These opinions are not precedents and cannot be cited or relied upon unless used when establishing res judicata or collateral estoppel or in actions between the same party. Indiana Rules of Appellate Procedure 65(D).
APPEAL FROM THE MARION COUNTY SUPERIOR COURT. The Honorable Anne Flannelly, Commissioner. Cause No. 49G17-1303-FD-014640.
ATTORNEYS FOR APPELLANT: ELLEN F. HURLEY, Marion County Public Defender Agency, Indianapolis, Indiana.
ATTORNEYS FOR APPELLEE: GREGORY F. ZOELLER, Attorney General of Indiana, LARRY D. ALLEN, Deputy Attorney General, Indianapolis, Indiana.
MATHIAS, Judge. BRADFORD, J., and PYLE, J., concur.
MEMORANDUM DECISION -- NOT FOR PUBLICATION
Sarah Cartner (" Cartner" ) was convicted of Class A misdemeanor battery in Marion Superior Court. She appeals her conviction and argues that the State failed to present evidence sufficient to support her conviction.
Facts and Procedural History
On March 3, 2013, Cartner, Cartner's mother, and Cartner's three-year-old son, A.S., visited an Indianapolis Wal-Mart store. While the three were inside the store, near the pharmacy section, a Wal-Mart Asset Protection Associate, Ana Tyree (" Tyree" ), heard Cartner yelling and A.S. screaming. Tyree approached, coming within four feet of the group, and then observed Cartner raise her hand as if she were going to hit the child, who was sitting in the large basket area of a shopping cart. Cartner moved away from the cart, then came back and struck A.S. on the left side of his head so hard that his head hit the side of the shopping cart. Per store policy, Tyree did not intervene, but continued to watch Cartner, Cartner's mother, and A.S. as they moved towards the health and beauty section. There, Cartner again hit A.S. on the left side of his head, using an open hand. Tyree followed the group as they walked to the store's toy section, where Tyree observed Cartner grab A.S. by his jacket, pick him up, and push him down in the cart on his back. Tyree also saw what she believed to be Cartner pinching A.S. under his coat. Tyree heard A.S. cry out for Cartner to " stop it." Tr. pp. 15-16. Cartner, Cartner's mother, and A.S., with Tyree still following closely, then headed towards the furniture section and Tyree saw Cartner again grab A.S. by his coat and " slam" him down in the cart. Tr. p. 19. Tyree also observed Cartner pull A.S.'s hair. Store surveillance cameras captured the incidents in the pharmacy section and furniture section, but there was no camera in the health and beauty area.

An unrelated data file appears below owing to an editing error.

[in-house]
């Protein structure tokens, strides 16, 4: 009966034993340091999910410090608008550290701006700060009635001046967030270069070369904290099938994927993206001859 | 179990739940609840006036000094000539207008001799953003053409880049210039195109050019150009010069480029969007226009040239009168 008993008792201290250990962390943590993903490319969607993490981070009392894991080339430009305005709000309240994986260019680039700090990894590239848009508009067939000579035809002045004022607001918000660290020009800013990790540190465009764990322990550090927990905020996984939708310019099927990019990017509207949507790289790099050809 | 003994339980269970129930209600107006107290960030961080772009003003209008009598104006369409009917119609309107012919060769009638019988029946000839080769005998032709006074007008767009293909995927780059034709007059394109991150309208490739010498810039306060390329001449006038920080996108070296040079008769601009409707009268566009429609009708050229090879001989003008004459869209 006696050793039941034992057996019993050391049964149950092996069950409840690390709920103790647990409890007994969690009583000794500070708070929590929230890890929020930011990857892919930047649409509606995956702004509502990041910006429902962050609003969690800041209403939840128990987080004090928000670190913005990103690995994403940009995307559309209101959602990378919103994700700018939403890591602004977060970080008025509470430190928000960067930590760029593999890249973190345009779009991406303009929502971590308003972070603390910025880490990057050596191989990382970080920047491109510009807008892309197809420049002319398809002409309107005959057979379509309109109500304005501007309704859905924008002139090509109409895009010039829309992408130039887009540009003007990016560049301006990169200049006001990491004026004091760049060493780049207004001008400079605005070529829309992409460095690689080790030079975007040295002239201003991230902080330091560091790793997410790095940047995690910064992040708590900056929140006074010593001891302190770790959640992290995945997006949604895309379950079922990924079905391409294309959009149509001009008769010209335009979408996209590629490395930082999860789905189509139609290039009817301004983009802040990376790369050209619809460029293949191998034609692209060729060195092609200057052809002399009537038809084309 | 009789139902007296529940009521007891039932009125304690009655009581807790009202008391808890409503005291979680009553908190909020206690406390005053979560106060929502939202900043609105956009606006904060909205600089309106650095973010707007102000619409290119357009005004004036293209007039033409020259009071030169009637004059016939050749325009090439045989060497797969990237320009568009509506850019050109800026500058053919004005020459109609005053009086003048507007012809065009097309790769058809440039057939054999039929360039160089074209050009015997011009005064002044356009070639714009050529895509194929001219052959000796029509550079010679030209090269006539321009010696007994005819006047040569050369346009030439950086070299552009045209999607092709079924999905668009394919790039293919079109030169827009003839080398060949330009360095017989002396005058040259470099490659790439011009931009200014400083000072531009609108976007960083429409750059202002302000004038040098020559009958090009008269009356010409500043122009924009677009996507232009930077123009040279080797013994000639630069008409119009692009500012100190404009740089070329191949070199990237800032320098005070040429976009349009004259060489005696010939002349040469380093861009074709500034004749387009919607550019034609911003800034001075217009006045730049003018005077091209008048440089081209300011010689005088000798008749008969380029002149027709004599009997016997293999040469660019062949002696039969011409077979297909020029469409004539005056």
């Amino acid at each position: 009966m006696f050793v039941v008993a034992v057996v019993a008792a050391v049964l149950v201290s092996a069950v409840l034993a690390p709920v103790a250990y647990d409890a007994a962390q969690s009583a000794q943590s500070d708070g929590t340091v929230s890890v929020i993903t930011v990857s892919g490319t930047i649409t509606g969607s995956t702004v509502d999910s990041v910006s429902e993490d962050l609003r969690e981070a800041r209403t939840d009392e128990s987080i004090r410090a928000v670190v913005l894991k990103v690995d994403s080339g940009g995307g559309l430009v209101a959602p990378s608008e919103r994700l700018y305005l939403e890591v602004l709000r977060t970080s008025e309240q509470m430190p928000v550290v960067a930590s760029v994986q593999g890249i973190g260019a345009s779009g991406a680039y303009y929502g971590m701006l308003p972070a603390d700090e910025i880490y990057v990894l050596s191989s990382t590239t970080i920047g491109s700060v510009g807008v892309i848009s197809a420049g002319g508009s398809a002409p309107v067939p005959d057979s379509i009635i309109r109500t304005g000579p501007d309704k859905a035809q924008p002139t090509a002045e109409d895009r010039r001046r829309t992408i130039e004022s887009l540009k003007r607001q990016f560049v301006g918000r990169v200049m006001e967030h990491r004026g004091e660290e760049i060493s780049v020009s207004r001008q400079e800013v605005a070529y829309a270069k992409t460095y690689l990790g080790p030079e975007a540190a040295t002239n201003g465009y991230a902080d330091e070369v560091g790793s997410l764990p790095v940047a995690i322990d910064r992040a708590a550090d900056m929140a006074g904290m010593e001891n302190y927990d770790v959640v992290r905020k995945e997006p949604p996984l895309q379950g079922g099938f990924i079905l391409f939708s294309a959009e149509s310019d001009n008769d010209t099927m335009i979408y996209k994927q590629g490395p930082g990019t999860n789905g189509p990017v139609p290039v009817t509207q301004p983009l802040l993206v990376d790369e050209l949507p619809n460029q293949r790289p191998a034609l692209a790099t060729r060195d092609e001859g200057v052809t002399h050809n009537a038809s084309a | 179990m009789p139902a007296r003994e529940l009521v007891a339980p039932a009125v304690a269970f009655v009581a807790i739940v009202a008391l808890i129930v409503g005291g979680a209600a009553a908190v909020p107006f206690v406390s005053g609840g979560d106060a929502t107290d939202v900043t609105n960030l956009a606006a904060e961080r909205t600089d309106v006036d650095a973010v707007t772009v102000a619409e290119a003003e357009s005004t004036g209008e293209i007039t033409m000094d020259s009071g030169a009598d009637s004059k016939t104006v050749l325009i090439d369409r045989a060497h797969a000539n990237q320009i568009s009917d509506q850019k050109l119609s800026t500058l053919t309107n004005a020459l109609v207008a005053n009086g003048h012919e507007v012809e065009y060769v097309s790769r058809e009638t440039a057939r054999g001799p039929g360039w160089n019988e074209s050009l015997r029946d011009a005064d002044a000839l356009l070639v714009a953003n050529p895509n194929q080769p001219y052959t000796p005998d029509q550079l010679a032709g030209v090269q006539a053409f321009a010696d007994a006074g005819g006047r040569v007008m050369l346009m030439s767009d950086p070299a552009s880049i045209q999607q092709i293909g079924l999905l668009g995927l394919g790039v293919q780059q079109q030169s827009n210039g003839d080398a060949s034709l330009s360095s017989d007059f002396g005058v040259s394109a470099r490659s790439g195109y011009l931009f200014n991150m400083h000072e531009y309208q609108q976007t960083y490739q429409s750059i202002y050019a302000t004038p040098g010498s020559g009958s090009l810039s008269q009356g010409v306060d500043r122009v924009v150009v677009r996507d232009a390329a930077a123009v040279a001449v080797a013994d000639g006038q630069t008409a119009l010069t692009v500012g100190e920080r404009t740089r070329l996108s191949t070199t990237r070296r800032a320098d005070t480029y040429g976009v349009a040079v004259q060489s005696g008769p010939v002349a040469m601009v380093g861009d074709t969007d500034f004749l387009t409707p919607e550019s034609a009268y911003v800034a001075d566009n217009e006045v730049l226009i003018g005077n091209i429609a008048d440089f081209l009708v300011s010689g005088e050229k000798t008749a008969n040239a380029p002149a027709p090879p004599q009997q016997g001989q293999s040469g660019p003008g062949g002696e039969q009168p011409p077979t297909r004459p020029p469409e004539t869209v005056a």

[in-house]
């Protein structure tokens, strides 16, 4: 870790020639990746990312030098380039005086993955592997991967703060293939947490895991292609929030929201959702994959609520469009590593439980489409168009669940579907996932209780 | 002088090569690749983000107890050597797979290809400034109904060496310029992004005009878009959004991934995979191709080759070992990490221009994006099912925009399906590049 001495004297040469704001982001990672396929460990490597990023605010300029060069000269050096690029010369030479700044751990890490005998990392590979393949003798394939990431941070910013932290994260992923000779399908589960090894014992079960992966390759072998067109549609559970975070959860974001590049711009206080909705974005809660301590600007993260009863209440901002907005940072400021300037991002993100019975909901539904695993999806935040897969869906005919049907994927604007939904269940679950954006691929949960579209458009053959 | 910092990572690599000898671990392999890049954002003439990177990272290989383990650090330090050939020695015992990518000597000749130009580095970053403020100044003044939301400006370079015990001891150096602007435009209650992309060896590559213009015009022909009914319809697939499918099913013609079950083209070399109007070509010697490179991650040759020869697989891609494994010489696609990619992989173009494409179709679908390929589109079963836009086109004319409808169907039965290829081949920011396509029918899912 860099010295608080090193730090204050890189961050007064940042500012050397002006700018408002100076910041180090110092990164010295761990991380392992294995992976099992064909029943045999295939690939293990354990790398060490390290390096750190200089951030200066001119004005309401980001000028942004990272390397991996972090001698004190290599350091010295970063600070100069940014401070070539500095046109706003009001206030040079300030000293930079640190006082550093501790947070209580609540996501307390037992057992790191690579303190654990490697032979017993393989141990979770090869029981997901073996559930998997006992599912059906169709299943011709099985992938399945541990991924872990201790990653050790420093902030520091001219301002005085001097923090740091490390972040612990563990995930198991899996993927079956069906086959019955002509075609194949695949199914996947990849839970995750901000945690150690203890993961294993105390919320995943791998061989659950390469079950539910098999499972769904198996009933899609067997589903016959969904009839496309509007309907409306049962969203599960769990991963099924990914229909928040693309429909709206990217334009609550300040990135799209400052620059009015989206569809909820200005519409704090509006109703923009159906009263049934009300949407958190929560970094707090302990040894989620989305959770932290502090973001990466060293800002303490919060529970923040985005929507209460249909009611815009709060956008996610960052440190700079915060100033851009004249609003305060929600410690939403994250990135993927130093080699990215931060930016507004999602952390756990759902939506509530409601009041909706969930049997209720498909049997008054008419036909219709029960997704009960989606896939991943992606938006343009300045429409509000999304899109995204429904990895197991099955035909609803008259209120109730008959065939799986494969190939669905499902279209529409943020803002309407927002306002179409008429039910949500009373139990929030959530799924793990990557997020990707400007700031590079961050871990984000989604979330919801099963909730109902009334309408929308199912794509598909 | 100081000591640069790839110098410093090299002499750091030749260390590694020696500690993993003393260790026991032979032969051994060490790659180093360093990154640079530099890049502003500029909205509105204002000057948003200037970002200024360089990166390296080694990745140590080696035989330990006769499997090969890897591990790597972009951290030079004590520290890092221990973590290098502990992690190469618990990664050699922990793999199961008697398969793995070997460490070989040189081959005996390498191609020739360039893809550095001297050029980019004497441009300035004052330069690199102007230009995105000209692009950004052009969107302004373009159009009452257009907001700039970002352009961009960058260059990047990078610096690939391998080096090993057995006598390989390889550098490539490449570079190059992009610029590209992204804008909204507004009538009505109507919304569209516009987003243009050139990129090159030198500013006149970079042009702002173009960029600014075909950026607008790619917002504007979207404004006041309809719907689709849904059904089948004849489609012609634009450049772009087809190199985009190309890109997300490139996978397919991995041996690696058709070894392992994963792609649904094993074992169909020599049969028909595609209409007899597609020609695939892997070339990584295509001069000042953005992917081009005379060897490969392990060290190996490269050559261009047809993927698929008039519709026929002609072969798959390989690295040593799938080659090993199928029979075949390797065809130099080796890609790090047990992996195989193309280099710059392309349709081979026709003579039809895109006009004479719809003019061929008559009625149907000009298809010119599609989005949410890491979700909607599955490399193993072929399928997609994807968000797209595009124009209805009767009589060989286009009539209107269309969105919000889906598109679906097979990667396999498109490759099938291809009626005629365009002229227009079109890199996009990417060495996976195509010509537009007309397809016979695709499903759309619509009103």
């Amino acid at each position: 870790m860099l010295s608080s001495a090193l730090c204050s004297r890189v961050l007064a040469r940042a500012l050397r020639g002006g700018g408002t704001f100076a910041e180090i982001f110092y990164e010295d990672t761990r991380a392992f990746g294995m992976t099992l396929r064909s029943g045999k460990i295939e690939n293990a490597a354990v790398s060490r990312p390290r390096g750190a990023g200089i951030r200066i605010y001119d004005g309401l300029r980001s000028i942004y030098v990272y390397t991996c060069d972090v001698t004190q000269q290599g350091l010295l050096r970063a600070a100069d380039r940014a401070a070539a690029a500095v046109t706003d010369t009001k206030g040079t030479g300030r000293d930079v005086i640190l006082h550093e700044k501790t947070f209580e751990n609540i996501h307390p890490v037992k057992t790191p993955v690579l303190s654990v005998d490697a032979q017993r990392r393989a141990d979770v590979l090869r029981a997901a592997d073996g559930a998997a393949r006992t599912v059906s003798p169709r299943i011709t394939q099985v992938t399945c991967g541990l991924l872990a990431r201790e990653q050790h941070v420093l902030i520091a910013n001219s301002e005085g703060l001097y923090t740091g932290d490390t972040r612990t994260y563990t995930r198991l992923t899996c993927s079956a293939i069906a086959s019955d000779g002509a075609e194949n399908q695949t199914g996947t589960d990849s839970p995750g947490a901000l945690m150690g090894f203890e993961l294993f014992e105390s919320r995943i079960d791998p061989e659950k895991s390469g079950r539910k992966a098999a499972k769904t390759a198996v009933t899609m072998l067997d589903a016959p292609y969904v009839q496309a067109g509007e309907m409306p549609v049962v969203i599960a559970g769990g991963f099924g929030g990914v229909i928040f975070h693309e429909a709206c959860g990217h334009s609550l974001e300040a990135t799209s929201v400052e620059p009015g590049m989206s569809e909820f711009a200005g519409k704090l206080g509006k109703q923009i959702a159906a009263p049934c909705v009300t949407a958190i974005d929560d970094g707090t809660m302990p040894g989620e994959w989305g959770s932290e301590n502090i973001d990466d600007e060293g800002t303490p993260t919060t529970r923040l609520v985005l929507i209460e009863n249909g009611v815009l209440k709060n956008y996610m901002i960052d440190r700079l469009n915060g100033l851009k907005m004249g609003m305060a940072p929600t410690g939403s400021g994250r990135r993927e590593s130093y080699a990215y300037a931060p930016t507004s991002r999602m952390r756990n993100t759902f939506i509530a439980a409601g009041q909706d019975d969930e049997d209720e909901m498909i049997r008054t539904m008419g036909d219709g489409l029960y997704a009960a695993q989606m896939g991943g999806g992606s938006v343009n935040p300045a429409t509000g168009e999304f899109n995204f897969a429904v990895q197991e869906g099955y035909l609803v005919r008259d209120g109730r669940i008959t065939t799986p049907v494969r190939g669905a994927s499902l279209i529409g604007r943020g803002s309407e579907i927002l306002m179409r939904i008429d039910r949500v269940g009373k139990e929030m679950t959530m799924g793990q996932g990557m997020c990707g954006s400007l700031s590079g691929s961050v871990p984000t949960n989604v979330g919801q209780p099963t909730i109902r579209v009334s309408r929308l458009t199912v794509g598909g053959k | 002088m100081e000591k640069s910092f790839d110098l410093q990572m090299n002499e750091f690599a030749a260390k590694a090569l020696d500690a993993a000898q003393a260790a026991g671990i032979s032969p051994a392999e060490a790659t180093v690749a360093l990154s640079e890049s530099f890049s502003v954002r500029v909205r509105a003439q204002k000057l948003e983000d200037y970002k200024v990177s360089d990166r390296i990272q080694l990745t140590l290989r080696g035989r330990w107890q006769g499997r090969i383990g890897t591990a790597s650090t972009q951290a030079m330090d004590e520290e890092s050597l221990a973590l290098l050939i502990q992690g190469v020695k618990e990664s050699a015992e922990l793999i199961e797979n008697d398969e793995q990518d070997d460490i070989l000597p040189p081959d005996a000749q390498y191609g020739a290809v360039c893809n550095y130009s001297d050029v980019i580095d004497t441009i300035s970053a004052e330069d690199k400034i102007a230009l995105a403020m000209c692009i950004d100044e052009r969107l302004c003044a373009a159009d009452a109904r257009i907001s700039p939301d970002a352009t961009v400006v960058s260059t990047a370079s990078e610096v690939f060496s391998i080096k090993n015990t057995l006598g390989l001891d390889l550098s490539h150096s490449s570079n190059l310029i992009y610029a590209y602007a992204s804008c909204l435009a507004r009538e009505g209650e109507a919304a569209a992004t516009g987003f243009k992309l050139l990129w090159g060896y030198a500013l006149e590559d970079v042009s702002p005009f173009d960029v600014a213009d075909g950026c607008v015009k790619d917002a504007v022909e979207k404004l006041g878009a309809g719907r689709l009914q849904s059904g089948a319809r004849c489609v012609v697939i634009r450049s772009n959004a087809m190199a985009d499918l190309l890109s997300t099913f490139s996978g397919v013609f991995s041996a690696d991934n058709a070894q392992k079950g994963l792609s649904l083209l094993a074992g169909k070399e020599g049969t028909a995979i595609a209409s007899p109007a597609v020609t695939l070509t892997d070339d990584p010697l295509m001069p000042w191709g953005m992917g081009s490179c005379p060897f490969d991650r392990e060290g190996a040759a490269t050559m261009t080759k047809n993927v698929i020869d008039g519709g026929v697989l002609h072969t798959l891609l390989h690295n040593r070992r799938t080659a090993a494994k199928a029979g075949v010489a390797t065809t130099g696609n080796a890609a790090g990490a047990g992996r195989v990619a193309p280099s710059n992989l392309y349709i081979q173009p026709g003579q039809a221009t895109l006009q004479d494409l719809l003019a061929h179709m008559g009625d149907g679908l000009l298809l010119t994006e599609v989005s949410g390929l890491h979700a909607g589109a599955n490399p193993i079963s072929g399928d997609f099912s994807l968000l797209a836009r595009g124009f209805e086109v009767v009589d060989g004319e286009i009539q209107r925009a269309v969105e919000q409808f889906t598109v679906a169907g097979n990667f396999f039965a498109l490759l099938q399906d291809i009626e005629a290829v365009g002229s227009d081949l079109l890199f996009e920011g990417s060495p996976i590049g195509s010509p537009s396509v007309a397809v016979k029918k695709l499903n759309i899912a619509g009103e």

Tyree called 911 to report Cartner's actions. While Cartner was on the phone with the emergency dispatcher, she continued to follow Cartner, Cartner's mother, and A.S. As the group passed the restrooms close to the grocery section, Cartner lifted A.S. from the cart by his coat, and dragged him by his coat into the restroom as he screamed. This conduct was captured by a store security camera.
Indianapolis Metropolitan Police Officer Josh Fritsche (" Officer Fritsche" ) responded to Tyree's call, arriving at the store about five minutes after Cartner and A.S. emerged from the restroom. Officer Fritsche approached Cartner, and then took Cartner, her mother, and A.S. to the store's security office where he read Cartner and her mother their Miranda rights and took photographs of A.S. Officer Fritsche observed that A.S. had marks on his forehead and that his ears were very red. Cartner told Officer Fritsche that the child's ears were red because he was overheated from having the hood from his hooded sweatshirt up around his face. She further explained that, immediately prior to their trip to the store, her son had just been awakened from a nap and was irritated and hungry. Both Cartner and her mother denied any abuse. Officer Fritsche arrested ...